We report a case of idiopathic intracranial hypertension (IIH) (pseudotumor cerebri) following treatment with recombinant growth hormone (rhGH). A 9-year-old girl, treated for GH deficiency, developed bitemporal worsening headache, diplopia, intermittent exotropia and visual loss 3 months after starting rhGH. Ocular fundus examination revealed bilateral papilloedema and a MRI scan ruled out intracranial disease (including venous sinus thrombosis), leading to diagnosis of IIH. rhGH was discontinued and acetazolamide therapy was initiated up to 30 mg/kg/die dose without clinical improvement and with mild metabolic acidosis. We reduced acetazolamide to 20 mg/kg/die and added dexamethasone ev (0,4 mg/kg/die) with dramatic answer already after 1 day, then confirmed by fundus oculi and visual evocated potential. We suggest the use of corticosteroids in IIH when acetazolamide is inefficient or intolerable.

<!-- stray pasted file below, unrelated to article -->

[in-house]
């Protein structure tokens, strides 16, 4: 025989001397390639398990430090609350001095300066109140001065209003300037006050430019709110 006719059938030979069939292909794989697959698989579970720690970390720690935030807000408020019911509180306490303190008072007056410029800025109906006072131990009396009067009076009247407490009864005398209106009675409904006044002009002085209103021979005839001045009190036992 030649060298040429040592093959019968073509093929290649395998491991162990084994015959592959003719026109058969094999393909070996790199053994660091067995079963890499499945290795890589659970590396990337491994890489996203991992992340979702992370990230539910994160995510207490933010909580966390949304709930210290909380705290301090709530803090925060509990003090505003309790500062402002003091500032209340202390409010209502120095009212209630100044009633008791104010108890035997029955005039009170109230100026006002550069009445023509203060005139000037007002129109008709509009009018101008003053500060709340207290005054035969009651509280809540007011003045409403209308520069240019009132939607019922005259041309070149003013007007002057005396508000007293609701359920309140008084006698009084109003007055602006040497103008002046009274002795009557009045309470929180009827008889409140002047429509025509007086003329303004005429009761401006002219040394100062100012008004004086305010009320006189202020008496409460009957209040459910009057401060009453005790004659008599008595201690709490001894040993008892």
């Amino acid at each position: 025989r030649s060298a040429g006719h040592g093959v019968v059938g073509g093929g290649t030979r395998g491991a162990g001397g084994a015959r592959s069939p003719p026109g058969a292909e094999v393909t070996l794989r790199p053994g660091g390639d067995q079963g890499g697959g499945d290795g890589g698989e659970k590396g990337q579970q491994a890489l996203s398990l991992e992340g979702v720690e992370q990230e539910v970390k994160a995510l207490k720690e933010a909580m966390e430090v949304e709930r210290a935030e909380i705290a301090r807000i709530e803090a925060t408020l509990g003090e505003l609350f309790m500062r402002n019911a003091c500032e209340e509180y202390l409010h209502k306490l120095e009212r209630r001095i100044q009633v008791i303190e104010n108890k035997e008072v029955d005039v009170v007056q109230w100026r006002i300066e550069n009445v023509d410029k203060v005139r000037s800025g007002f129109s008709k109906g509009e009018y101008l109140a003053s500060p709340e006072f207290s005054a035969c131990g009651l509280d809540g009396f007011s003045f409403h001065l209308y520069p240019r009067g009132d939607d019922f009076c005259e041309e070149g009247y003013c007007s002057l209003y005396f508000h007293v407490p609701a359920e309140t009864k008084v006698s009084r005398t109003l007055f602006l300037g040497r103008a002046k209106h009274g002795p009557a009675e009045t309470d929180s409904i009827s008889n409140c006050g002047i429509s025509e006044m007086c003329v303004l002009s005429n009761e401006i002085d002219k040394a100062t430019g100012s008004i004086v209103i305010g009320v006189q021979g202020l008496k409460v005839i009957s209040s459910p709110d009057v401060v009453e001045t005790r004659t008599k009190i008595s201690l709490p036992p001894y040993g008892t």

|Translated title of the contribution||Idiopathic intracranial hypertension (pseudotumor cerebri) in a girl receiving growth hormone treatment|
|Number of pages||2|
|Journal||Medico e Bambino|
|Publication status||Published - Sep 30 2007|
ASJC Scopus subject areas
- Pediatrics, Perinatology, and Child Health